As far as Highland Park ISD officials are concerned, demolition of the original Hyer Elementary building is going to begin this summer, with an eye on the campus opening for the 2020 – 2021 school year.
(ABOVE: Site work is underway on the Hyer Elementary School campus. Photos by Tim Glaze)
However, an odd sort of limbo hangs in the air, as the district awaits word from the State Historical Preservation Association and Texas Board of Review on whether the building will be named to the National Register of Historic Places.
The school, which sits on land purchased in the 1930s, was nominated several months back for a historical designation; if named, it would go through several other channels before being officially declared historic in Texas. This, in turn, could prevent any demolition planned for the elementary school.
It puts the district in a bit of a holding pattern, said spokesman Jon Dahlander, adding the plan remains to proceed with the demolition.
“As far as we know, the nomination is still considered active and could be considered by the state board of review at a future meeting, but the district is moving forward with its plans to begin building a new Hyer this summer,” Dahlander said.
The district capped spending on the new Hyer at $36.3 million.
For the 2018-19 school year, Hyer students were temporarily relocated to the district’s newest elementary school on Durham Street. Bradfield Elementary students attended Hyer’s original location on Caruth while that school was rebuilt. Hyer students will remain at the new campus on Durham for the 2019-20 school year while Hyer is rebuilt.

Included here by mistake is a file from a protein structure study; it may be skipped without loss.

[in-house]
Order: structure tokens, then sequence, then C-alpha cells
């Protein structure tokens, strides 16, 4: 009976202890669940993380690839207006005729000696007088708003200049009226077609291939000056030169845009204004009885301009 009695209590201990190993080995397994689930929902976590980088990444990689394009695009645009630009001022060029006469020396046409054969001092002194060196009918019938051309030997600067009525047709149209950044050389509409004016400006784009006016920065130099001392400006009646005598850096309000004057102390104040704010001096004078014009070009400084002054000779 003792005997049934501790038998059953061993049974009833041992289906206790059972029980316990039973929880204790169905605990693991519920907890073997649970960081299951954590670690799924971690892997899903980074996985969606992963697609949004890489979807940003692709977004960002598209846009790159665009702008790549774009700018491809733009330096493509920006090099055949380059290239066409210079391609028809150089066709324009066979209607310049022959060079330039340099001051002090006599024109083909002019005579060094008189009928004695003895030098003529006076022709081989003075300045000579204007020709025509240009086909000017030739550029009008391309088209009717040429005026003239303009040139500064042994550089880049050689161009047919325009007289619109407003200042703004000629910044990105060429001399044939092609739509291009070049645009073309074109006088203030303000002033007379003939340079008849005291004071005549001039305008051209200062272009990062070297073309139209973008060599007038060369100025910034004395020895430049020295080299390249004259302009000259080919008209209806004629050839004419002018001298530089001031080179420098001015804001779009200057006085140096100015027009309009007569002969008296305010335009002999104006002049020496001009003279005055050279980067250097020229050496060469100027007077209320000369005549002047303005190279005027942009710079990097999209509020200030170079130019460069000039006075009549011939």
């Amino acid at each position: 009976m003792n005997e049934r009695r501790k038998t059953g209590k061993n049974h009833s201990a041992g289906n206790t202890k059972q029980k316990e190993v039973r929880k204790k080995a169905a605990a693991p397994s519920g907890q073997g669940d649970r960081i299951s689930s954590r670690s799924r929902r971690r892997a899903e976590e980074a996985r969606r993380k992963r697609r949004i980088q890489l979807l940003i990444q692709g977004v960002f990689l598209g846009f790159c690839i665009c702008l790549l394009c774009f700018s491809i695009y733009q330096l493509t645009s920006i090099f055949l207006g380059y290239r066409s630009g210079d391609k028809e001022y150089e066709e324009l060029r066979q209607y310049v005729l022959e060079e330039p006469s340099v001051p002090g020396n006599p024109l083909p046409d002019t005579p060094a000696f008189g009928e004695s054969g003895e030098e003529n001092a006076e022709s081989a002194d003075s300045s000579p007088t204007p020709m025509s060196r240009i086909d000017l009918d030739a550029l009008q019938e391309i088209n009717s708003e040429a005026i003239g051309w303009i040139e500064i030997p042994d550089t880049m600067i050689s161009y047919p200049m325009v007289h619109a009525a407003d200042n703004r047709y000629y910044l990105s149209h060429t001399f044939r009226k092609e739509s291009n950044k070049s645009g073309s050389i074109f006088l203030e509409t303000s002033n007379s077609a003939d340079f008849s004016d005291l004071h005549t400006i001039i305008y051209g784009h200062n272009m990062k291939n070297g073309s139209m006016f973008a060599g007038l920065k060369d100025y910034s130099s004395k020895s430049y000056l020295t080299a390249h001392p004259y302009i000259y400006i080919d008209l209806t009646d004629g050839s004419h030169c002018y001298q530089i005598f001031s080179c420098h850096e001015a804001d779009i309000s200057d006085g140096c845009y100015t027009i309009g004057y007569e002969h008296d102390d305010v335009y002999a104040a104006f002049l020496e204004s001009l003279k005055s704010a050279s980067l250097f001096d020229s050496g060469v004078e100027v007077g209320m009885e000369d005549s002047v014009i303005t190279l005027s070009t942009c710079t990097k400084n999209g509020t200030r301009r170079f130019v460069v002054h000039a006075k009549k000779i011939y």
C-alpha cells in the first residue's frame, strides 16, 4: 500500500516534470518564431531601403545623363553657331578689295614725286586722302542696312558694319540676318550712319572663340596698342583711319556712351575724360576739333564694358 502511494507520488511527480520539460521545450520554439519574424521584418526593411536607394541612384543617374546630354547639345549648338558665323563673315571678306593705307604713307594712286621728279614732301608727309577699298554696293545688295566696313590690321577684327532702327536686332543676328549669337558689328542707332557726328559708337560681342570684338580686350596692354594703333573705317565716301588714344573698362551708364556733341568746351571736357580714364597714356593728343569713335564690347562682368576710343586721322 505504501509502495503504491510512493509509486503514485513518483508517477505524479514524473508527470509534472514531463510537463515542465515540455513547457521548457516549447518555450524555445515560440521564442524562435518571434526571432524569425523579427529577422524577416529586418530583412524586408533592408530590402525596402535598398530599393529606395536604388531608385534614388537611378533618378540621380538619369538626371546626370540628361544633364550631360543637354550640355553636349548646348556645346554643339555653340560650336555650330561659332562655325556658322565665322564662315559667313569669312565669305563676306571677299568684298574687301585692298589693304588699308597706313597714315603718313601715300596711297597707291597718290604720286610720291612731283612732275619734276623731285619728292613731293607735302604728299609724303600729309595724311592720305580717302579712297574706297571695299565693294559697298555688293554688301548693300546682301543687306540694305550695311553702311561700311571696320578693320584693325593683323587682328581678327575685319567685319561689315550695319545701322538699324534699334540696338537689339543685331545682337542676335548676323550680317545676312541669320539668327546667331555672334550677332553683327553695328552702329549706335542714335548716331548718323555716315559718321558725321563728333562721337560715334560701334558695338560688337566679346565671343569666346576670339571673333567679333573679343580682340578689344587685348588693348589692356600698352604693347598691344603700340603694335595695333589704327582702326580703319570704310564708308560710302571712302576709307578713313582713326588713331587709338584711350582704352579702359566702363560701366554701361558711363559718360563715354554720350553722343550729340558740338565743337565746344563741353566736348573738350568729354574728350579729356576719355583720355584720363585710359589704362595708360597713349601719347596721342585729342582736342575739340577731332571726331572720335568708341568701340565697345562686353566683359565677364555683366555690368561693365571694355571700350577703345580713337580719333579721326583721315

Superintendent Tom Trigg has long opposed a nomination, saying recently that any historic announcement could delay construction by up to a year.
“[Being named to the Register] doesn’t keep the building from being demolished, but it is the first step in being named a State Antiquities Landmark, which could keep it from being demolished against the wishes of our community, which voted for new schools more than three years ago,” he said. “That was a concern to us. If we are forced to do anything different than what we have planned for Hyer, it would cause a delay for us, and most likely a lot of money.”
District-formed “legacy” committees also are concerned, as well as current and former teachers, faculty, PTA members, and students, who have only known one Hyer for several years. The goal of the legacy committees is to make sure the architects embrace the unique elements of Hyer and the other HPISD schools – or, in the case of the state, that the elements are also preserved.
The Hyer Legacy committee’s wish-list of saved elements include the building’s red brick and white trim, the courtyard, and the engraved bricks.